While I suppose in this day and age there's nothing really wrong with that, I am not currently making my living from poker and so it matters to me what opposing counsels and clients think. Most non-poker playing clients generally don't like the thought that, during any downtime, their attorneys are not living and breathing their case and business matters.
Poker is an easy game to play, but a tough game to master; and, to get good enough to be a profitable player, you have to play. A lot. I've been playing poker recreationally since the birth of my daughter (who's 6 now), and I only began taking the game serious in late 2009. Since I live in Texas, online poker is really the only way I can play with the regularity and volume that's required to get good. Indeed, when I play, study, and review hands, I'm always mindful of Malcolm Gladwell's 10,000 hour rule...practice makes perfect.
Before last Friday, I was practicing a lot. (To understand what Friday, also known as Black Friday, means to online poker players, read this and this.) I had reached the point where I was actually making money at the game. My cash game is still wildly uneven and always a threat to my bankroll, but my tournament play was really coming along. Since 2006 (and remember b/w 2006 and late 2009 it was all recreational - I didn't even learn the concept of bankroll management until 2009!), I have maintained a nearly 10% ROI. I know it's not that great, but as one of my coaches told me, anyone who can make even $1 profit in this game is doing better than the vast majority of people who play. Poker is, after all, a zero sum game...if someone else is winning, you're losing.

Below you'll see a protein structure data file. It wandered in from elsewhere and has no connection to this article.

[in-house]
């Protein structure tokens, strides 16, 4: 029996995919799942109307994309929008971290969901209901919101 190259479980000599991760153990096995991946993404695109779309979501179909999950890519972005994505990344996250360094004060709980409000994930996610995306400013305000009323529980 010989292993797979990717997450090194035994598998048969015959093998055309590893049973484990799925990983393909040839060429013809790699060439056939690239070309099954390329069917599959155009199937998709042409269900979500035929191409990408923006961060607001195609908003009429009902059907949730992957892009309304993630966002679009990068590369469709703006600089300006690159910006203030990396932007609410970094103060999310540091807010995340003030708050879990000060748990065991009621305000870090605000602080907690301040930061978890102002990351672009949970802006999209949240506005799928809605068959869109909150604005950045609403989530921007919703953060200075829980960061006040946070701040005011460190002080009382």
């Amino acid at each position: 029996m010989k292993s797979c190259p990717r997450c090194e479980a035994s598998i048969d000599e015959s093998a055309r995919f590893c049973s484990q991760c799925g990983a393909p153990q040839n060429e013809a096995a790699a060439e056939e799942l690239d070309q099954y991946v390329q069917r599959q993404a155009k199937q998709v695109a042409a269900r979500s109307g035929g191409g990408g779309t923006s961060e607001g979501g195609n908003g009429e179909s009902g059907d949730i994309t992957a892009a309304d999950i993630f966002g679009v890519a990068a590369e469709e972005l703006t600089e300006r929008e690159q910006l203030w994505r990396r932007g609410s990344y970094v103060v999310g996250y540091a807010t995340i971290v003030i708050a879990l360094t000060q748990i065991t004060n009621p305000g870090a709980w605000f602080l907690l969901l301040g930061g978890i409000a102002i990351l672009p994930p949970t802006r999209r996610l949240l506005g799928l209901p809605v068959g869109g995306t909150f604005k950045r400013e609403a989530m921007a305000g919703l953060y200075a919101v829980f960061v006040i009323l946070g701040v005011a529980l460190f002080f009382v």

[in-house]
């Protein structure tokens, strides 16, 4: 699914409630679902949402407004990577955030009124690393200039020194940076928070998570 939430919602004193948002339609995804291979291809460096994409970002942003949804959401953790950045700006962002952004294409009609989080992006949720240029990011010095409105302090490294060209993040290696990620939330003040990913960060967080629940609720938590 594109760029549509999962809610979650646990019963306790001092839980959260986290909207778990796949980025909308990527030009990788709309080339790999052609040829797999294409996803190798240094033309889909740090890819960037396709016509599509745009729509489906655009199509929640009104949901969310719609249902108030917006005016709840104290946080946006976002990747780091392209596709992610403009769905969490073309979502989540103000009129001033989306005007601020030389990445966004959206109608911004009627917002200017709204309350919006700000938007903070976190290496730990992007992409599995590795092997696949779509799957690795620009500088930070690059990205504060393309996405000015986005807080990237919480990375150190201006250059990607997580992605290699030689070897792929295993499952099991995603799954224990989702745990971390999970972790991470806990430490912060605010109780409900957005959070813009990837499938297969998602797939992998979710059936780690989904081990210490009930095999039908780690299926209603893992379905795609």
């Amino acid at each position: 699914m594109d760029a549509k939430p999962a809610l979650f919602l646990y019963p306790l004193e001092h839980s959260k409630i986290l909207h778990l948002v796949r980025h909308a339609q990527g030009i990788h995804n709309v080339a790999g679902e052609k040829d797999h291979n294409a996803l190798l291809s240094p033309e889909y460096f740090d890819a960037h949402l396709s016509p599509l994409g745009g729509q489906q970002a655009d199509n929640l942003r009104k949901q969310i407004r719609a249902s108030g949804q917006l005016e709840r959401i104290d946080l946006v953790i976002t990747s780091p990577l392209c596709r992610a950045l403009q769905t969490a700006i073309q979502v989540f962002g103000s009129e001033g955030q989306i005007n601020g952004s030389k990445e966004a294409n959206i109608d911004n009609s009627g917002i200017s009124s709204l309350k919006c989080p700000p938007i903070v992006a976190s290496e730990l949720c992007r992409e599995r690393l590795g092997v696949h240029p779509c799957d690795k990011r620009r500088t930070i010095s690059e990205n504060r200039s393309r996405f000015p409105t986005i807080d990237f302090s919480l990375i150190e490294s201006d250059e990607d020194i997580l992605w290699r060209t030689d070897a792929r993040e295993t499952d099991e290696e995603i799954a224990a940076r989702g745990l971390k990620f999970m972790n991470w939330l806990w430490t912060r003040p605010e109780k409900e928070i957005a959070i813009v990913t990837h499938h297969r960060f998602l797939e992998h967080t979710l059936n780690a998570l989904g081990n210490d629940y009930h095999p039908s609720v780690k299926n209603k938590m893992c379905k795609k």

Because I was showing improvement and because I could play on-line, I made a decision earlier this year to cut back on my practice in order to grind the volume necessary to improve and to give myself a realistic picture of whether or not I had what it takes to make poker a profession. Everyone in my family was on board with that idea and supportive of me pursuing my dream. Absent their support, I honestly couldn't even consider doing this.
After last Friday, though, that support has given way to questioning and concern for the very legality of this passion of mine. I'm thankful now that I've blogged and twittered under my Poker Girl With Cards avatar because if the people who know and love me are feeling this way, I can only imagine what my clients and opposing counsels would be thinking. It wouldn't be good.
Unfortunately, I don't live where I can just drive to a casino and take my shot that way. So for the foreseeable future, my pokering will have to be live, which means I'll really have to coordinate to make the trips cost-effective and workable for my family. I'm still planning on the WSOP this summer and will also likely play the WSOP-c event in Louisiana. But after that, who knows? And while I'd hoped to play tons online with measured practice to gear up for the series, I'm now forced to rely on finding a safe local game and on the study and review of HHs from previous tournaments.
Last but not least, Black Friday has forced me to get back into full-time lawyering. I'm thankful I've got that to fall back on but I have to admit it's just not as much fun. Seriously, give me being one-outed on the river any day. Please.
Remind me of that when they get the pipeline open again.
Until then, it's back to Vernon's and Lexis for me. In the meantime, I hope you're able to play. And if you are, thank your lucky stars and run good, amigos.